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Selling Certifications

One of the dominant themes for several years running in our annual special report on certification has been the rise of the vendor-neutral mind-set. The exclusive research upon which this week's related cover package is centered further underscores this trend.

The 2004 Certification Study found that half of the certifications solution providers designated as growing fastest in importance to their business were vendor-neutral in nature. Given the push into solutions by the most innovative of you out there, I wasn't all that surprised by this finding.

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HEATHER CLANCY
Can be reached via e-mail at hclancy@cmp.com.

But that's not to say that vendor-specific titles don't hold tremendous weight--and value. Just last week, Logicalis in Bloomfield Hills, Mich., one of Hewlett-Packard's largest partners on the enterprise side, disclosed its intention to buy STI, a $90 million IBM Business Partner. One of the primary rationales for the purchase? Technical certifications. And guess what? Logicalis is looking to buy some Cisco-related technical savvy in the future.

Likewise, CRN editorial cabinet member Tectura, a solid Microsoft Business Solutions partner that is in the process of moving its headquarters to San Mateo, Calif., from Tempe, Ariz., has said the need for it to add certifications in strategic regions has been behind its 2004 buying spree. Tectura's latest purchase in early August was Aston Business Solutions, which gives it a larger footprint in providing solutions based on Navision and Axapta technology. Tectura has bought at least eight companies this year alone.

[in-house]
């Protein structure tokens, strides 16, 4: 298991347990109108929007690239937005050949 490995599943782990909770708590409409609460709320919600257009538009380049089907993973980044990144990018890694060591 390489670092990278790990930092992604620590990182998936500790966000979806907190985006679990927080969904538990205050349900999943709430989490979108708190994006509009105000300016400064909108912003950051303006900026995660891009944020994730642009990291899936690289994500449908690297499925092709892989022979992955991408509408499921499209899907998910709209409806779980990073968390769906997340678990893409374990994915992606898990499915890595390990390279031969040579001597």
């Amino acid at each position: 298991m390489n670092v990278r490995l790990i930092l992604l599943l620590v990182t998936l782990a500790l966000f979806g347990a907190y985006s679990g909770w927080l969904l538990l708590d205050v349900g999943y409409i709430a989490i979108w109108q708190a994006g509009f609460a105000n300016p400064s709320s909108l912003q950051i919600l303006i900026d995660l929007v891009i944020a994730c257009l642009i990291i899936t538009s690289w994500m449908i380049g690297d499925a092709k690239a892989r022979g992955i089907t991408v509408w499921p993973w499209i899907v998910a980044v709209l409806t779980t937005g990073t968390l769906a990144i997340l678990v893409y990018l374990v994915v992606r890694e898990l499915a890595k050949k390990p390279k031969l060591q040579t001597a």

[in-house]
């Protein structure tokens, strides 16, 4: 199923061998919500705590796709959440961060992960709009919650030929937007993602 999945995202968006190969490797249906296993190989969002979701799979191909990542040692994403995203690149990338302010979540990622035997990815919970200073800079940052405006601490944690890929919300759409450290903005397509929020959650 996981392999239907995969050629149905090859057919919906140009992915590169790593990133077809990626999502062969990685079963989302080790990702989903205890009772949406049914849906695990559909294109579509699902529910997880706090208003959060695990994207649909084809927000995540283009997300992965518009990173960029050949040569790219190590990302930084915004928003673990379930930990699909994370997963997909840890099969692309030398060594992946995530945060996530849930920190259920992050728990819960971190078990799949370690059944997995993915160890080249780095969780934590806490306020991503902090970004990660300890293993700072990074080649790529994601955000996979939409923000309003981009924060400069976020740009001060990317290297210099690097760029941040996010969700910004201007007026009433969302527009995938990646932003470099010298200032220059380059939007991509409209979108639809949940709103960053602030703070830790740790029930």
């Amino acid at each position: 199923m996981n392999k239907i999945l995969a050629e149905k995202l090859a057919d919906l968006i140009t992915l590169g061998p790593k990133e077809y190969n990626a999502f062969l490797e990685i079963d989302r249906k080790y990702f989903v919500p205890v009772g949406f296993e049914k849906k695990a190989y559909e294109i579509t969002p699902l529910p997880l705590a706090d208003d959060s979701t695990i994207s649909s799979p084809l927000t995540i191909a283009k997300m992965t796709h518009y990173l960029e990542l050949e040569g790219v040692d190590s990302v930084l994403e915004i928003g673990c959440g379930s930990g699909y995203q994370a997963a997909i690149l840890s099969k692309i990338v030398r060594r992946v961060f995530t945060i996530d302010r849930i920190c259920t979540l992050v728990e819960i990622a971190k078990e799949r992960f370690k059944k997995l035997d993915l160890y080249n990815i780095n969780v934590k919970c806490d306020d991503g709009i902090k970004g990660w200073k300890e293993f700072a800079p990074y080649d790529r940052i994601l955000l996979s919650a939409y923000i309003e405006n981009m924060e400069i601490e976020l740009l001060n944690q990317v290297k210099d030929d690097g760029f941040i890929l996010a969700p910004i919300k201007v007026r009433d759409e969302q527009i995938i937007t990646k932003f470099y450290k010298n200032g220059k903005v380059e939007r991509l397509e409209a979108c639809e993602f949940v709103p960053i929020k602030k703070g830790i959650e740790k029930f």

All this activity, coupled with the results of our certification survey, suggests that solution providers are changing their skills investment strategies.

You'll see more and more VARs opting to focus on further developing the existing technical and sales expertise of their internal personnel while looking elsewhere to acquire skills they feel they may need to extend their solutions reach. In other words, vendors requiring solution providers to pay dearly for the privilege of holding one of their certifications will find it more and more difficult to convince newer partners to pony up. Instead, they will see some of their most talented existing partners become the subject of takeovers--ones that may not necessarily be in the best interest of the vendor's brand.

How are you building your certification stable? HEATHER CLANCY, Editor at CRN, values your opinion. E-mail her at hclancy@cmp.com.

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